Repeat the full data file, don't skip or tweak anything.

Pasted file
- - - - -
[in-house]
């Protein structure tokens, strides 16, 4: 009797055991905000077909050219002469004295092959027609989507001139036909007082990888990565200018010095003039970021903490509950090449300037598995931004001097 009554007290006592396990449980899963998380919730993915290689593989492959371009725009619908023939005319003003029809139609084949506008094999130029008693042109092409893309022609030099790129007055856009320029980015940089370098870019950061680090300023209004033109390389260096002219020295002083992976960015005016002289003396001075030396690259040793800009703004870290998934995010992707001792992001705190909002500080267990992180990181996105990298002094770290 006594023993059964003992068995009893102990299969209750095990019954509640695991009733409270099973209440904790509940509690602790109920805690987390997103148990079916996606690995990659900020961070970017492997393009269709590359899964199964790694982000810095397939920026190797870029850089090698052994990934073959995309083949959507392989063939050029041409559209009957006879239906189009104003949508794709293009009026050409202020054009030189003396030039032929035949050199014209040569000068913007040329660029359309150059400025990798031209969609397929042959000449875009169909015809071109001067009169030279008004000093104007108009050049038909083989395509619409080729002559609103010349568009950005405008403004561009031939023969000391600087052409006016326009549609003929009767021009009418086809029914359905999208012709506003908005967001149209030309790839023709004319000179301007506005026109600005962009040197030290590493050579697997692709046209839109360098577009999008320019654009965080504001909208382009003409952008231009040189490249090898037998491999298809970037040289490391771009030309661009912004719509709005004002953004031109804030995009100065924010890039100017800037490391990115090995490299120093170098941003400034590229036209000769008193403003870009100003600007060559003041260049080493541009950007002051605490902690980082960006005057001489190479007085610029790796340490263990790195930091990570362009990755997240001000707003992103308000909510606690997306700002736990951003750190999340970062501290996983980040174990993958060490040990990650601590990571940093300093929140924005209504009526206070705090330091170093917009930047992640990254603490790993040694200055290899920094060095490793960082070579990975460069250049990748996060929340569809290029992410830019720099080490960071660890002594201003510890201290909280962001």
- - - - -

[in-house]
């Protein structure tokens, strides 16, 4: 009797055991905000077909050219002469004295092959027609989507001139036909007082990888990565200018010095003039970021903490509950090449300037598995931004001097 009554007290006592396990449980899963998380919730993915290689593989492959371009725009619908023939005319003003029809139609084949506008094999130029008693042109092409893309022609030099790129007055856009320029980015940089370098870019950061680090300023209004033109390389260096002219020295002083992976960015005016002289003396001075030396690259040793800009703004870290998934995010992707001792992001705190909002500080267990992180990181996105990298002094770290 006594023993059964003992068995009893102990299969209750095990019954509640695991009733409270099973209440904790509940509690602790109920805690987390997103148990079916996606690995990659900020961070970017492997393009269709590359899964199964790694982000810095397939920026190797870029850089090698052994990934073959995309083949959507392989063939050029041409559209009957006879239906189009104003949508794709293009009026050409202020054009030189003396030039032929035949050199014209040569000068913007040329660029359309150059400025990798031209969609397929042959000449875009169909015809071109001067009169030279008004000093104007108009050049038909083989395509619409080729002559609103010349568009950005405008403004561009031939023969000391600087052409006016326009549609003929009767021009009418086809029914359905999208012709506003908005967001149209030309790839023709004319000179301007506005026109600005962009040197030290590493050579697997692709046209839109360098577009999008320019654009965080504001909208382009003409952008231009040189490249090898037998491999298809970037040289490391771009030309661009912004719509709005004002953004031109804030995009100065924010890039100017800037490391990115090995490299120093170098941003400034590229036209000769008193403003870009100003600007060559003041260049080493541009950007002051605490902690980082960006005057001489190479007085610029790796340490263990790195930091990570362009990755997240001000707003992103308000909510606690997306700002736990951003750190999340970062501290996983980040174990993958060490040990990650601590990571940093300093929140924005209504009526206070705090330091170093917009930047992640990254603490790993040694200055290899920094060095490793960082070579990975460069250049990748996060929340569809290029992410830019720099080490960071660890002594201003510890201290909280962001």